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Monday 6 February 2012

Strober's last stand

I admit to giving up on this paper.  It the last gasp of a dying breed.  Strober is retiring as editor (thank goodness) and this last defence of a dying paradigm is badly written, badly argued and nothing but a personal attack on the Fairy Blogmother.  The hard copy is condemned to the bonfire and the computer copy to the recycle bin.

I really tried to wade through the sickly treacle of self-aggrandisement and pompous self-justification.  I saw a few tiny nuggets of wisdom.   Sadly, they were so heavily camouflaged by what came across as macabre "delight" in describing both the agony and the suffering of the patients and their families, the nuggets were almost indistinguishable from the detritus of outdated and harmful, non-evidenced based, nonsense that has pervaded the eating disorders world for far too long.

I am not sure what annoyed me more: the very un-English way of exaggerating his own importance, which grates so terribly outside of UCLA, or the fact that he gave himself 19,000 words in an International journal to try and squash the cicada calls of the parent advocacy movement.  He failed.  Attacks like this are all too common.  They have failed before and will fail again.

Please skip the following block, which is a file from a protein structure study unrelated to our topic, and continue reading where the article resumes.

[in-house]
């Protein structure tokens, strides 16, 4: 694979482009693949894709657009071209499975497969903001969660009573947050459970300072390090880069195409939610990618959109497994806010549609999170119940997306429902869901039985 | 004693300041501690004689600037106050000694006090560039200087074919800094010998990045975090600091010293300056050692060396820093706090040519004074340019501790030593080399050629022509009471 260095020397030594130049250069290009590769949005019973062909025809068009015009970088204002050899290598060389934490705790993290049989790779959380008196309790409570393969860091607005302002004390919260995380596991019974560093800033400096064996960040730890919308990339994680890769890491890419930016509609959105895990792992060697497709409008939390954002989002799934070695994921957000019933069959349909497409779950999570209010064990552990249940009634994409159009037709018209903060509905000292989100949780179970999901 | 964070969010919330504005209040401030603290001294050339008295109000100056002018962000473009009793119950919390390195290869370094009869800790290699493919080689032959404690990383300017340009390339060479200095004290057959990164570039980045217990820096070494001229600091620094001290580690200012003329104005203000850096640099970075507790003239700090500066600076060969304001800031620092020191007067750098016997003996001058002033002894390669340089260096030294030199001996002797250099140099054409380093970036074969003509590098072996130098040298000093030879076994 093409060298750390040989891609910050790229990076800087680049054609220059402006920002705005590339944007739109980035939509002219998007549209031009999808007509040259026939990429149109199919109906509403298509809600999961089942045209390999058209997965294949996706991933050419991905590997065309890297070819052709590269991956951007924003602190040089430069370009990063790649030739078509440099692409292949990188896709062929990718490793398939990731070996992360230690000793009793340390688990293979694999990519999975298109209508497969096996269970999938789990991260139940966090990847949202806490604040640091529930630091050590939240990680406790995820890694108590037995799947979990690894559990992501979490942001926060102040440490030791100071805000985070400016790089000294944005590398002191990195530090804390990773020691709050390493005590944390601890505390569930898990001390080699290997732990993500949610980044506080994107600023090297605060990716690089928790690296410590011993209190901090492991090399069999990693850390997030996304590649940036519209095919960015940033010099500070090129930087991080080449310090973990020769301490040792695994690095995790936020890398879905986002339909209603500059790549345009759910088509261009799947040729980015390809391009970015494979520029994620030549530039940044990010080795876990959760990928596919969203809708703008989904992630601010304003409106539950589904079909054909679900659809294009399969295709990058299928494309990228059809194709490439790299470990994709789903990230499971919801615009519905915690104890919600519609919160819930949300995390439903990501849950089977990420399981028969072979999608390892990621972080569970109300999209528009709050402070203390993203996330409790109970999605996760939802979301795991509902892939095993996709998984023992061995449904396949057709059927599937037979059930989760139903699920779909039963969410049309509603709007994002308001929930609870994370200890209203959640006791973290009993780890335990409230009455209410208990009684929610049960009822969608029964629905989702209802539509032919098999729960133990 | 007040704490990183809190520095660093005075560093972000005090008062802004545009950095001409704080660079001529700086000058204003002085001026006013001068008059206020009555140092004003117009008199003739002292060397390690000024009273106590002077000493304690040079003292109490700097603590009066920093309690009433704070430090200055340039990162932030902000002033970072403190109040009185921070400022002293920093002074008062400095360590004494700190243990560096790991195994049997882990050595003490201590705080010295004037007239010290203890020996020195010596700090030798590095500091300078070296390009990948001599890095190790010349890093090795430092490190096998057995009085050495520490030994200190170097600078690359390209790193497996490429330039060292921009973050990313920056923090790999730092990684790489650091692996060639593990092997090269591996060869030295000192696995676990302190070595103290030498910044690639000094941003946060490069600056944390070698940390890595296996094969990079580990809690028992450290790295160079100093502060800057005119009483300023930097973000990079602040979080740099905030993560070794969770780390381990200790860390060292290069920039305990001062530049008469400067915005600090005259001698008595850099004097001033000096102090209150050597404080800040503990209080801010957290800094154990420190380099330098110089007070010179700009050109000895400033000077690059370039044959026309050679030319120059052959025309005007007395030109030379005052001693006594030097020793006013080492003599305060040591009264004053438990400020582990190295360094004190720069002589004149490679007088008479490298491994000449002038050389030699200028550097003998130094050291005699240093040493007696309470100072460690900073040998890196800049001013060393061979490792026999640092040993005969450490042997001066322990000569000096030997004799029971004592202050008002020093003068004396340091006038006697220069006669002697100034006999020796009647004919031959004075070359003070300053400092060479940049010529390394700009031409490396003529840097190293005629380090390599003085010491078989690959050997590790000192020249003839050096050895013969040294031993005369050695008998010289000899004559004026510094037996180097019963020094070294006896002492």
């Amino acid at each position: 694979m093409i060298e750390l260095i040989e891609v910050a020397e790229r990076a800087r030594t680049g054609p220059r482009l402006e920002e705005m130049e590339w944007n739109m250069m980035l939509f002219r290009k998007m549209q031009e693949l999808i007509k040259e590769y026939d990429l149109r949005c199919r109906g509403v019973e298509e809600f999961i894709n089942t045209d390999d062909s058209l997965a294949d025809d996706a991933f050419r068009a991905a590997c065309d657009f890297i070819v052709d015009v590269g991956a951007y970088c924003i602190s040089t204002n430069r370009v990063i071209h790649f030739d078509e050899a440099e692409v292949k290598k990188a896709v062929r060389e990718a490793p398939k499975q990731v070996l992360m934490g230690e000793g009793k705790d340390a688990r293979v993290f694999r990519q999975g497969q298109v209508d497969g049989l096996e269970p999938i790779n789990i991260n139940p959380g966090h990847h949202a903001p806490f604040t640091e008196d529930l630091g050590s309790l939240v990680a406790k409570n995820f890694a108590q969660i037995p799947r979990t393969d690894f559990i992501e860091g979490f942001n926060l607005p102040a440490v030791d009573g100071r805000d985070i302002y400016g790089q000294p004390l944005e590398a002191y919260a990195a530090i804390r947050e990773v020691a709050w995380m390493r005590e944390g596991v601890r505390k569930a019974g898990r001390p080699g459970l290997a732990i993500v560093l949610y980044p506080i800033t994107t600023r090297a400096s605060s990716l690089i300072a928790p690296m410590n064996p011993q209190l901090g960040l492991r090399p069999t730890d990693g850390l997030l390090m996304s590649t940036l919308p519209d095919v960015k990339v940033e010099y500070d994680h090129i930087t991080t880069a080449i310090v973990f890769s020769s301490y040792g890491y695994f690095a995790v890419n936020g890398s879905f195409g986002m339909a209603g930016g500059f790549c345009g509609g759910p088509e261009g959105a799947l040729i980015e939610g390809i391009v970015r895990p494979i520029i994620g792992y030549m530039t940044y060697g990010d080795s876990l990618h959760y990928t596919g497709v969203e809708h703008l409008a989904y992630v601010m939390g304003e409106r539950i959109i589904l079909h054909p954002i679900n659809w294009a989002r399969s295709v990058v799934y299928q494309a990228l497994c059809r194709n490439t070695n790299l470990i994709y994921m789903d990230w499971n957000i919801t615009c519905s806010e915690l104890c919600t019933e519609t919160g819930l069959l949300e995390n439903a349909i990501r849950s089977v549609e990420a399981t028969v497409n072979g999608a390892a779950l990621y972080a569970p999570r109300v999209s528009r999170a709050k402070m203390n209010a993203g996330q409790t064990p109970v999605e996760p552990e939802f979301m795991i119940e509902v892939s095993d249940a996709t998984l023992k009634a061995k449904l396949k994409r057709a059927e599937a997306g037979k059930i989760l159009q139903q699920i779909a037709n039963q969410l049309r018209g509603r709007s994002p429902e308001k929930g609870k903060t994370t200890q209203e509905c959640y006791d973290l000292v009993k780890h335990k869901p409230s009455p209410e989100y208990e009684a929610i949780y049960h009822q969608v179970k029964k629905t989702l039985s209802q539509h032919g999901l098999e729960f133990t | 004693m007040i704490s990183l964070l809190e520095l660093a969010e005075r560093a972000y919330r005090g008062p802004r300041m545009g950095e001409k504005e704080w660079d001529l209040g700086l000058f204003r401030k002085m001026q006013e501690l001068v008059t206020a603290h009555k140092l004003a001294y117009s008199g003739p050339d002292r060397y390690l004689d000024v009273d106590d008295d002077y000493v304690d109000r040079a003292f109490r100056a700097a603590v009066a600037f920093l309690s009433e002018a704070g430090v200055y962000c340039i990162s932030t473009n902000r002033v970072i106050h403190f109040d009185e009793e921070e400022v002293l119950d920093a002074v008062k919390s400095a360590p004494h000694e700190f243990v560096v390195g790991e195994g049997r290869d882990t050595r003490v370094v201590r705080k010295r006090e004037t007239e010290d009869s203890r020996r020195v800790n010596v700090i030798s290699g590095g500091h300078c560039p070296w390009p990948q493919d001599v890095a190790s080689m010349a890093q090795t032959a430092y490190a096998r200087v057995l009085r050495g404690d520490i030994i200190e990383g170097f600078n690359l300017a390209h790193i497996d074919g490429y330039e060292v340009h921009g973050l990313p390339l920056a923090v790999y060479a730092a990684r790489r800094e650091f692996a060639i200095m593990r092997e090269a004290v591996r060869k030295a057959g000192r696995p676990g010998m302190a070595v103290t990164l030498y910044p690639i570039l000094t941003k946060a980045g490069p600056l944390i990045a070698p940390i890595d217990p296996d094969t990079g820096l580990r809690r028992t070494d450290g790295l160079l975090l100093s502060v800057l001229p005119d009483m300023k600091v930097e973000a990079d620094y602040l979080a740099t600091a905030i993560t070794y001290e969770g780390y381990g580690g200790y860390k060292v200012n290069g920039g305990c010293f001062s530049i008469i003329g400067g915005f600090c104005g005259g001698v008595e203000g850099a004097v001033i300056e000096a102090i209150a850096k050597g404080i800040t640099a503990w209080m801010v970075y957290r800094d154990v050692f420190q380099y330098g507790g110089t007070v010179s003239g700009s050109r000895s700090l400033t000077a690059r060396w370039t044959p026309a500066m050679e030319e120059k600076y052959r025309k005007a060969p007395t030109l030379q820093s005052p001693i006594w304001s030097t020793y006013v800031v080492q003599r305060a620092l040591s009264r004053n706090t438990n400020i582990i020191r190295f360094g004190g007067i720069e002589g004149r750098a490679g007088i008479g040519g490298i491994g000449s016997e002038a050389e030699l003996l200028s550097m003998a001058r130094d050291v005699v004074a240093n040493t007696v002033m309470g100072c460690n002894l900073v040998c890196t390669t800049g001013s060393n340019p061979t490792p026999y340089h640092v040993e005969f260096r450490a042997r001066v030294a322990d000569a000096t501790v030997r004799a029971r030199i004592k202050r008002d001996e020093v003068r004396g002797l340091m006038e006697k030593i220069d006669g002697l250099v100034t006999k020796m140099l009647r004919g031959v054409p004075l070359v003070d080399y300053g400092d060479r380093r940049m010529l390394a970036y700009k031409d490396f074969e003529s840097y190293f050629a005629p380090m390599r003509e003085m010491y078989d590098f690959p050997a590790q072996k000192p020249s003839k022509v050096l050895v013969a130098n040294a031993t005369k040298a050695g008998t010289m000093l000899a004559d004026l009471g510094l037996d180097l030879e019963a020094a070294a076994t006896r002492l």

It sounded to me like the weak roar of a dying lion, whose teeth are so rotten, he is no longer able to feed.


  1. No, but Charlotte: tell us what you really feel!

  2. Lol :D

    I eventually finished the paper, though nodded off a few times reading it.

    I agree there are a few nuggets, as well as some food for thought. However, the whole paper is so laboriously written. And it was inappropriate to launch an attack (however seemingly politely) on the "founding member of a parent advocacy group".

    And as a former sufferer of AN, as well as scientist, I disagree with much of what Strober argues. I have previously commented on the opening paragraphs on your blog, Charlotte, but I will also highlight something else Strober states in the Conclusion to the manuscript:

    "Still, even though vulnerability
    begins with genes and biology, to assume there is neither intentionality nor volition involved at any level of the illness is a fallacy; biology and willfulness are not mutually exclusive processes."

    The starvation of AN, in those who are vulnerable to this illness changes the brain in such a way that personal volition is altered. The anorexic person sometimes feels that they are acting under freewill, but once they are recovered, they can look back with a sense of incredulity and ask themselves "did I really, honestly, think that?".

  3. The starvation of AN, in those who are vulnerable to this illness changes the brain in such a way that personal volition is altered

    Hear, Hear, ELT!

  4. Extralongtail - you deserve a medal for getting through the text. Thank you for staying awake long enough to give your valuable insights.

  5. May I ask what paper you are talking about? I don't see a link or a title.

  6. As I have binned mine, I have asked someone to forward you a copy, Kris....xx